Mobility

While Super Bowl XLVII Sunday Night Lights Go Out (For A Bit), Select Second-Screen (Smartphone) Activities Light-Up

While I never thought I’d ask “why did the power go out?” during the Super Bowl, I did have a number of questions going into the Big Game, including: 1) Which Brother Harbaugh will prevail? 2) Will Beyoncé redeem herself from “lip-sync-gate”? 3) How will consumers’ use their smartphones (companion, second screen) on Game Day? Well: These were the big questions that I was pondering, and for which I now have answers for: 1) John Harbaugh, 2) Yes, and 3) smartphone users kept their eyes affixed to the Big Screen, and periodically leveraged the immediacy and utility of their second-screens.

The iPhone versus Android Smartphone User: Top Apps Used Highlight “The Core Five (or Six)”

Google and Apple have taken clearly different approaches to the smartphone market overall. On the one hand, Apple approaches the market from a hardware-centric perspective (after all, Apple fundamentally sells hardware), while Google outsources the hardware component, focusing instead on the content delivered by the hardware and related search and advertising opportunities. At the center of these two approaches are the smartphone-toting Connected Consumers who leverage the ecosystems, but there are clear differences between iOS and Android Connected Consumers when it comes to a wider brand loyalty beyond the device itself.

The Great T-Mobile iPhone experiment

T-Mobile has finally got its hands on the iPhone, and should be launching the device early in 2013. That’s the great news and is clearly a “good thing” for the carrier as it attempts to protect and increase its subscriber base. The bad news, of course, is the timing of the launch with two key issues reducing the impact of the deal, at least near-term...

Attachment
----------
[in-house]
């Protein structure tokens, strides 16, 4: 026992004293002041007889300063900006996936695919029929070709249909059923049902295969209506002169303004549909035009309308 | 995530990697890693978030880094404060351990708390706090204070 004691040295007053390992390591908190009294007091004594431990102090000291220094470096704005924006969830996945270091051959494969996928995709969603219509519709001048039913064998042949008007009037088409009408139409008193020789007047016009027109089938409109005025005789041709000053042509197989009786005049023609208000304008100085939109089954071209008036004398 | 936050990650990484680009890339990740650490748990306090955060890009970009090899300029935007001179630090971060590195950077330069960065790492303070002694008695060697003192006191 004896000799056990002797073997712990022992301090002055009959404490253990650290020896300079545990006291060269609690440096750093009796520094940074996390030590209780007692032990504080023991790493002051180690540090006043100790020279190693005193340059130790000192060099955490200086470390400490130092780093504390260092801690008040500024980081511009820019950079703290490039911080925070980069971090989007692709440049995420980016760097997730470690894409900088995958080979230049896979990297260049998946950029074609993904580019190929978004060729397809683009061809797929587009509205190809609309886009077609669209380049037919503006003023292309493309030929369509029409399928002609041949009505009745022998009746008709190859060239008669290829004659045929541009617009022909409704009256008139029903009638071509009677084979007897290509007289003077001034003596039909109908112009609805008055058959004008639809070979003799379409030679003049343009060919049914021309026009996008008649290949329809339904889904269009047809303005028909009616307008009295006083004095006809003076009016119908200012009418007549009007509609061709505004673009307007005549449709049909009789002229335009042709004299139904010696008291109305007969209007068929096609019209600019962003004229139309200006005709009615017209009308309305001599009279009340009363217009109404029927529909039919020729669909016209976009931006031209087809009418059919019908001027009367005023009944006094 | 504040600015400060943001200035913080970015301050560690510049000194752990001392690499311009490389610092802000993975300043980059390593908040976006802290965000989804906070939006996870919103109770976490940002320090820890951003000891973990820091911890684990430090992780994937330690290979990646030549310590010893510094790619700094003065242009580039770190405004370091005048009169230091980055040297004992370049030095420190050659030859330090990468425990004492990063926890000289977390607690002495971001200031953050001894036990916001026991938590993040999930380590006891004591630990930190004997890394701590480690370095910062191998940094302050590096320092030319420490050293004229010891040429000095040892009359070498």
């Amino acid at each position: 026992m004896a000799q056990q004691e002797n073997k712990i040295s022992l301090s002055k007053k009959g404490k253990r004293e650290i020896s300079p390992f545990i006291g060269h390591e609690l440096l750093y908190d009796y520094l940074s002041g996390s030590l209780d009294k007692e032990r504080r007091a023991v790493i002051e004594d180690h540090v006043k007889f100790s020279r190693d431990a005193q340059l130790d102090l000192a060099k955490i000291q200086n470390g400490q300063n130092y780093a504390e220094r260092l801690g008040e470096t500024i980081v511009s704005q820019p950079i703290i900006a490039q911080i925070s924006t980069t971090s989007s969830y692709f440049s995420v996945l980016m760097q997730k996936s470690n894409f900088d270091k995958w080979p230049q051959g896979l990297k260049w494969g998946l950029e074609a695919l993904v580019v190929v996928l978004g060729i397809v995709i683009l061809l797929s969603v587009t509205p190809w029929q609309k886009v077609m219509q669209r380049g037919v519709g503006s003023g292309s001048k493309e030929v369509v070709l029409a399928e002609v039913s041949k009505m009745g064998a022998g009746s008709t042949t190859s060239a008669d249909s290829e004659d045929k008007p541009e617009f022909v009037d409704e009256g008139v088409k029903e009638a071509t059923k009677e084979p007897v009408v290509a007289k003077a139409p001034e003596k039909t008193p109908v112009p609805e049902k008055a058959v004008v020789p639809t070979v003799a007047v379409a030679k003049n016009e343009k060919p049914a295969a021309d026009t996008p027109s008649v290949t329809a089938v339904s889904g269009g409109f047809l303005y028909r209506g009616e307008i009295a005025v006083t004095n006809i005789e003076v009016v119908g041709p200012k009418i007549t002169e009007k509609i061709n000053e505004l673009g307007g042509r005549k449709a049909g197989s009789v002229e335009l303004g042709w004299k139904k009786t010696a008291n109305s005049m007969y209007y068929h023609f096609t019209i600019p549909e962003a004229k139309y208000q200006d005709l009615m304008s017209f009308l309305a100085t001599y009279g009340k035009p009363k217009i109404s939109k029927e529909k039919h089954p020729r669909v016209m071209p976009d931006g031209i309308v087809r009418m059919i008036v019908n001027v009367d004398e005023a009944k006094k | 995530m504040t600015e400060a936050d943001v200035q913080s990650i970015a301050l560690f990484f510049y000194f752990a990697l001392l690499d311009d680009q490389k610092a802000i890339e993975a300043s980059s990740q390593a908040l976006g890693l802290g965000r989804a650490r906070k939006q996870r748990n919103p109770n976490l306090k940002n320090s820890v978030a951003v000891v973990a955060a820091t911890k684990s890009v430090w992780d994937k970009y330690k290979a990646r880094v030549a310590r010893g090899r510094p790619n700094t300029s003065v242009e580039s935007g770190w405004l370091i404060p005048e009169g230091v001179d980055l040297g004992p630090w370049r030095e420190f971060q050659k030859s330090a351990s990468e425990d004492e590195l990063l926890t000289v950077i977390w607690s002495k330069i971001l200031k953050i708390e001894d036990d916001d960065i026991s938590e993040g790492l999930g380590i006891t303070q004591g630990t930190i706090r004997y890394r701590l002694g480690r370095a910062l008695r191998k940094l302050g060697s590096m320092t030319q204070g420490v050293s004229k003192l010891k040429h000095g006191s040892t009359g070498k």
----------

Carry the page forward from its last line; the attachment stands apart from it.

Smartphone Friday

The Black Friday extravaganza saw a major lift in mobile shopping app and website use, with more than 21 percent of smartphone users pulling out their devices to compare prices on apps and 40 percent using websites during the day.

Newsweek Moves to Digital Only

In 1995, The Economist Newspaper Group launched the world’s first web-only publication, a hi-tech-focused magazine called d.Comm. The magazine basked in a short-term glow of being an innovator, blazing a futuristic trail, and then closed its doors due to a lack of advertising. 17 years later, does Newsweek’s bold step to go all-digital stand any better chance of success?

Apps Further Bolster Smartphone Usage

It’s no surprise that the smartphone has become central in the connected consumer’s daily communications, utility, and entertainment experiences. Over the past year, and, in step with device, network and content/app ecosystem improvements, the connected consumer is spending even more time on their phone. According to NPD’s Connected Intelligence SmartMeter when comparing monthly usage of minutes per day for August 2011 versus August 2012, Android smartphone users spent nearly one-fifth more time on their smartphones daily – 247 minutes, or over four hours versus 210 minutes or 3.5 hours.

Softbank and Sprint: Odd couple or perfect match?

Softbank has announced its purchase of Sprint, in a deal valued at $20 billion. This cash infusion will give Sprint a much-needed boost, ensuring that the company can continue with its current LTE network roll-out, which is key to the long-term success of the carrier. But beyond the cash infusion, the benefits of the deal are a little more of a head-scratcher, with little-to-no synergies between Softbank and Sprint.

Let’s All Differentiate Together

As the holiday season draws closer, a plethora of mobile phones have been announced; some have even hit the streets already while others are due out well before the all-important Thanksgiving deadline. Despite the array of devices that will soon be available, choosing between them is proving to be somewhat more complex as they all look and work in very similar ways.

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